Published by Vanbreed Studios
Here’s another comic that I picked up on impulse. I’d never heard of it before, but it was just .99 cents, and it had a Black man on the cover so…here ya go!
Big Zeke is a superhero in the vein of 70’s blaxploitation action heroes and early comic-bok superheroes, like Shaft and Power Man/Luke Cage. He’s muscular, but I can’t tell if he’s meant to have super-strength, or if he’s just a naturally strong man, and he’s tough, but it’s not clear if he’s invulnerable. The only clear powers that he has is a limited form of gravity control, specifically he can increase or decrease the gravity of objects, making them lighter or heavier.
There are two 6-page stories in this issue. First up is BEGINNINGS, written by Allen Cordrey, drawn by Cory Hamscher, and colored by Ross Hughes. This show’s Zeke’s debut as a hero, although it doesn’t really give us much background on him. Taking place in 1976 in Detroit Michigan, Zeke lives with his adult sister in an apartment. When a giant robot begins attacking the city, his sister alerts Zeke, helps him pick out a costume to put on and the drives him downtown to wear the robot is. After a quick but decisive battle Zeke defeats the robot and a TV reporter rushes to him to interview him. His sister joins him and declares to the world that Zeke is a new superhero named All-American Brother.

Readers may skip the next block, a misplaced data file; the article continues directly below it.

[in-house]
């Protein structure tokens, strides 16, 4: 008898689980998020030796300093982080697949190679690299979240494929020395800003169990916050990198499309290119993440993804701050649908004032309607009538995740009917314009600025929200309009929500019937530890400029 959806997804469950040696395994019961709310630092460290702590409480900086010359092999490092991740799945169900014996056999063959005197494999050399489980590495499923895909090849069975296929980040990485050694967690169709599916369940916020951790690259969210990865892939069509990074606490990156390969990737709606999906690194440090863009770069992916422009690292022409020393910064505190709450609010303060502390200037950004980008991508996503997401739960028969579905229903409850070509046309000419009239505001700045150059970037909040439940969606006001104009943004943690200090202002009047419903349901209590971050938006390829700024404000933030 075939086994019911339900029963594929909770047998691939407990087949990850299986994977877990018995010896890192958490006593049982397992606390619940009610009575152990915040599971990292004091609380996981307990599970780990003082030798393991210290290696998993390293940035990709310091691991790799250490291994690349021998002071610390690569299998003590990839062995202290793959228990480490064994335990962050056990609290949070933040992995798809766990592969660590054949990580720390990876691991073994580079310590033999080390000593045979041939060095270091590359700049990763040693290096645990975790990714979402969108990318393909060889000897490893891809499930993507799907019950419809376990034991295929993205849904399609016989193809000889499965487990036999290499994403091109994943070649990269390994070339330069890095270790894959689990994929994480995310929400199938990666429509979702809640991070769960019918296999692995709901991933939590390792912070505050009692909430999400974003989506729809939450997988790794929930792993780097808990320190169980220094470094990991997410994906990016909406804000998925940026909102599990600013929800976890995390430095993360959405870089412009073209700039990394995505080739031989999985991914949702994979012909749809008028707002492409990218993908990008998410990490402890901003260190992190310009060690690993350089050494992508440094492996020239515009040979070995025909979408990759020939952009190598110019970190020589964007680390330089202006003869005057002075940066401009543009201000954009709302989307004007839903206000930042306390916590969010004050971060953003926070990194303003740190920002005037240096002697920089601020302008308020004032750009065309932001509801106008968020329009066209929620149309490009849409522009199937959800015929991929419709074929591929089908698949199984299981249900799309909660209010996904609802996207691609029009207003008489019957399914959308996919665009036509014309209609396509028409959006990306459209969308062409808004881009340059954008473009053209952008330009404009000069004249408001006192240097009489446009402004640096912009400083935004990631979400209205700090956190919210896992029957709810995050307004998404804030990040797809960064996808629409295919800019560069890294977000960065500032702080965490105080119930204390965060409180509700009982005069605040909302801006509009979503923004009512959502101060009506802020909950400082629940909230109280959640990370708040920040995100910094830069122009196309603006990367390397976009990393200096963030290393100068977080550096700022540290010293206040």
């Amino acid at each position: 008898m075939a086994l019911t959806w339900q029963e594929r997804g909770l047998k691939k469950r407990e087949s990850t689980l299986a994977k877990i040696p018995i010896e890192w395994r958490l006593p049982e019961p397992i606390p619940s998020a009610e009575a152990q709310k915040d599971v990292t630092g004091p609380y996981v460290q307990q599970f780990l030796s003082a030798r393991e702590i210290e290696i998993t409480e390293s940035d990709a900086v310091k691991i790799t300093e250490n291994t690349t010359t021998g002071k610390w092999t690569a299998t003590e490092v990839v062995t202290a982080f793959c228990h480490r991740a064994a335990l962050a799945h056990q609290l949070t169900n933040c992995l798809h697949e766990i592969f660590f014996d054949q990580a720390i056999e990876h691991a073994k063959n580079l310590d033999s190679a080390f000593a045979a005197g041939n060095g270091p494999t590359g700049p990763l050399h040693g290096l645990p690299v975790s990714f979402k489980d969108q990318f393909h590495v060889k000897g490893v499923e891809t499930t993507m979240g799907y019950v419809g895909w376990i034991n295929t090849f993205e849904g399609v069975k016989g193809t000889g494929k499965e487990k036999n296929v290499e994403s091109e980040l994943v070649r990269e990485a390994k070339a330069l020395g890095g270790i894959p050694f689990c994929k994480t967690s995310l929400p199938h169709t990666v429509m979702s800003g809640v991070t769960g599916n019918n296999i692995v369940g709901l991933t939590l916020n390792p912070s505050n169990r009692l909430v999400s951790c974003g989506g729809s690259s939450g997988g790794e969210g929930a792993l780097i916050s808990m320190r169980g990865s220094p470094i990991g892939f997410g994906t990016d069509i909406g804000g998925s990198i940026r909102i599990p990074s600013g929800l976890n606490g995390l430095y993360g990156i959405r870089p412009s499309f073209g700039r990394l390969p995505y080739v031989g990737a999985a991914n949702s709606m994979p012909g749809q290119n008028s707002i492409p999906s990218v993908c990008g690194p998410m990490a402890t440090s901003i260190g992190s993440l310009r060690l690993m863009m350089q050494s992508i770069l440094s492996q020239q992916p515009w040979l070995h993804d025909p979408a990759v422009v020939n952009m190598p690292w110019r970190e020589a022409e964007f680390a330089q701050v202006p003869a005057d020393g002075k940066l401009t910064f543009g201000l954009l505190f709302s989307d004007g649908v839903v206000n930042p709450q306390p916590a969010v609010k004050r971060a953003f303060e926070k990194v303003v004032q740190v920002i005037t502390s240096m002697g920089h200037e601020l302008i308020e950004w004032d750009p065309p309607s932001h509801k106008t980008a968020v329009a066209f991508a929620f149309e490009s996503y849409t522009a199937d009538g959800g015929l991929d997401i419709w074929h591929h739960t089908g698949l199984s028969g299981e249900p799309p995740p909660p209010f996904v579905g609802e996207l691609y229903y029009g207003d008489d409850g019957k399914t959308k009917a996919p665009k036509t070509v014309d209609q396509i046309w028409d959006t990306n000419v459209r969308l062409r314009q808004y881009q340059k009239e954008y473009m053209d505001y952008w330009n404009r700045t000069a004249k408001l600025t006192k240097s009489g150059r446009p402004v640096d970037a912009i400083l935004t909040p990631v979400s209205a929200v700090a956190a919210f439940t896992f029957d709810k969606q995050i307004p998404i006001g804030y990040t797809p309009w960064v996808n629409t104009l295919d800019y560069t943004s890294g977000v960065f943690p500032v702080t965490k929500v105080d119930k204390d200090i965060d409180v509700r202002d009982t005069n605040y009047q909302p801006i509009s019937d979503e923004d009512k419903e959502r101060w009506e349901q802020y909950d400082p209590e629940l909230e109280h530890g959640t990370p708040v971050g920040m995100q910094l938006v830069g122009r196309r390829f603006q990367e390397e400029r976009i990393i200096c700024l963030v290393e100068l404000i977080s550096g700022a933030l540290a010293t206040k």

RED MENACE! written by Ron Marz, drawn by Darryl Banks (pencils) and Terry Austin (inks), also colored by Ross Hughes. This issue begins with Zeke in the middle of another battle, fighting a Russian supervillain named Tunguska who’s wearing a high-tech suit of armor, while his sister shouts instructions from the sidelines.
So both stories are short and pretty much non-stop action. Also both end on cliffhangers, which I’m purposely refraining from spoiling. But clearly this is just the beginning for this character. I’d like to know more, like how he got his powers, and why he’s calling himself All-American Brother in the stories but the title of the book is Big Zeke. The artists on the book do a good job of emulating a retro-style, making this feel like a book from the 70’s, but it’s more like an homage than an outright parody. Overall this is just a fun little book that I think many comic-book fans will enjoy.
Is this a digital-only book, or is there also going to be a print edition? I’d like to get a copy of it because I am a fan of the artists. Cory Hamscher, Darryl Banks and Terry Austin are all great.
It appears to be digital-only.